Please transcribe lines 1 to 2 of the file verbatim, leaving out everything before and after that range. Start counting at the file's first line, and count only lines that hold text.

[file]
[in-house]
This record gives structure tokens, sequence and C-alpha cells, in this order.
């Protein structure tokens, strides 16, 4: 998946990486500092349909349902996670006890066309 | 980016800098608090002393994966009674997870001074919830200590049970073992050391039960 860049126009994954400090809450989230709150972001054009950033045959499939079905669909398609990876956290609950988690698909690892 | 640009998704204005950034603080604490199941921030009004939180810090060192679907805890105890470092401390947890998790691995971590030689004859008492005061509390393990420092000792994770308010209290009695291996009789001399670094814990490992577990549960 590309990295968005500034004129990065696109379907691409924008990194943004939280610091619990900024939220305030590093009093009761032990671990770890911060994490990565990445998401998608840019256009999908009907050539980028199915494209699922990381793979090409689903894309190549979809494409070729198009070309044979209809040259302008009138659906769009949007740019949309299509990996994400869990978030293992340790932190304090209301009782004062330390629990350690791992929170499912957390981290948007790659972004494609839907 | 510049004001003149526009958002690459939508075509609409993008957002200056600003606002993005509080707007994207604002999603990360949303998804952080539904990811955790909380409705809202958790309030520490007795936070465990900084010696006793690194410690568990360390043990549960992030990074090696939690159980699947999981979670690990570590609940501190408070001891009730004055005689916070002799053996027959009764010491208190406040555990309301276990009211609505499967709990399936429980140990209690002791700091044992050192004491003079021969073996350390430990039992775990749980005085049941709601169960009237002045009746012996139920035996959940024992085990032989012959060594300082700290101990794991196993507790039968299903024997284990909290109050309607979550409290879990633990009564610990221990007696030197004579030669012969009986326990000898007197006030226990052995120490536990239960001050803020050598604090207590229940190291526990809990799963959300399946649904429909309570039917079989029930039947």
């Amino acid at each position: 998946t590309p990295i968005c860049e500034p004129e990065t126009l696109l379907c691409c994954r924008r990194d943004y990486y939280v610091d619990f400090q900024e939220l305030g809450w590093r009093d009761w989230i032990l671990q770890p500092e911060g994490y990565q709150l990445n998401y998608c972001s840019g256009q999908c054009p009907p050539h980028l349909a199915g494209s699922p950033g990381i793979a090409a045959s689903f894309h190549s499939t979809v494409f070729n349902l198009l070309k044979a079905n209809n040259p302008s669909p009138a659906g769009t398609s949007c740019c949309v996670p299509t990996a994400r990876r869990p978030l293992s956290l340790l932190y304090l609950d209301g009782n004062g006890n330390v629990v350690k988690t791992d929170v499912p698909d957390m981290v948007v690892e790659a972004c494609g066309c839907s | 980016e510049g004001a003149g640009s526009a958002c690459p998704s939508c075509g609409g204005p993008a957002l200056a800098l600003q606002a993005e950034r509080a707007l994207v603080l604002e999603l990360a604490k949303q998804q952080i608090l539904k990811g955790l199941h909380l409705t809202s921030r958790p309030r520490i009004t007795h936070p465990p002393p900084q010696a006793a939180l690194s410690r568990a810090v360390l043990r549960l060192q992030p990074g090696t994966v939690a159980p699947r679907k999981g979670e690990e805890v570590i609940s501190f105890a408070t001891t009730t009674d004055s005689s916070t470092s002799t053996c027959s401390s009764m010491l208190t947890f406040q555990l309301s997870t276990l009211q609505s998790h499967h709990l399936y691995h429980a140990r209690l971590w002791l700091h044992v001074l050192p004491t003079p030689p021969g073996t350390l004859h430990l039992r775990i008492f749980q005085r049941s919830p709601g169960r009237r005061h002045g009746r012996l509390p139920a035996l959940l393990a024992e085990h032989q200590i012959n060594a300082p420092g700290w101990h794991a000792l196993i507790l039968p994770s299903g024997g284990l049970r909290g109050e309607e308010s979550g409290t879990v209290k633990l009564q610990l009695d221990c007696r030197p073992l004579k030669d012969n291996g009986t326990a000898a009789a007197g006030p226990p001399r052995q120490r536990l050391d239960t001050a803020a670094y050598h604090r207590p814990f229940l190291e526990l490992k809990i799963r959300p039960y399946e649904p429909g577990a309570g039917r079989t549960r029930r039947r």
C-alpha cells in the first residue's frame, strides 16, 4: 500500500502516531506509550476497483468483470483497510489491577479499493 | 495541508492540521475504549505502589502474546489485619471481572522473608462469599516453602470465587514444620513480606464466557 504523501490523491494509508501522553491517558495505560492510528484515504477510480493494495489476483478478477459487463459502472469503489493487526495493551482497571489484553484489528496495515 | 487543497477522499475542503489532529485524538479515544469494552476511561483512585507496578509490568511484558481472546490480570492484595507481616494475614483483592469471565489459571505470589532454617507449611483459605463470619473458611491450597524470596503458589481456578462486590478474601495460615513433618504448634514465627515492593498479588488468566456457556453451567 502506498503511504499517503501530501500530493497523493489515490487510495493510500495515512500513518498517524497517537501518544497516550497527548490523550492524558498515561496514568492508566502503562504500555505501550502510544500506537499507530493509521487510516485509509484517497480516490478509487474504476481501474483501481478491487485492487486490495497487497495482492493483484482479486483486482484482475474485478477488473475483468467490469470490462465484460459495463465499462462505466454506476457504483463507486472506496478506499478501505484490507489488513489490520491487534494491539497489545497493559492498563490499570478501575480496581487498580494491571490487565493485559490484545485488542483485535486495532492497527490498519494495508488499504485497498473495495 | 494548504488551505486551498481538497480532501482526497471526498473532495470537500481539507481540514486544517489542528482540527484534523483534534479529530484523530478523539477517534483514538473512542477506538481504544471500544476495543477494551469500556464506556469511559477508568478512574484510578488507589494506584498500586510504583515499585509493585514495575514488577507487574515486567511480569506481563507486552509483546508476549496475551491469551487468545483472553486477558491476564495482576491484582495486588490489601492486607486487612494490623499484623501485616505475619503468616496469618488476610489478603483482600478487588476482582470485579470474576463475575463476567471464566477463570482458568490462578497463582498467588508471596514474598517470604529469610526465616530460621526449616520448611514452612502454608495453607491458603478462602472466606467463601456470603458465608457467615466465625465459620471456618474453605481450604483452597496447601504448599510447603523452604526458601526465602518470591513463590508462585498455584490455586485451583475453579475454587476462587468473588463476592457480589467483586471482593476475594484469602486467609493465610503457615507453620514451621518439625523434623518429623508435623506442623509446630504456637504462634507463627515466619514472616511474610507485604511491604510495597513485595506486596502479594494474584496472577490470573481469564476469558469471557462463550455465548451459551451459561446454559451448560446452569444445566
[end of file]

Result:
[in-house]
This record gives structure tokens, sequence and C-alpha cells, in this order.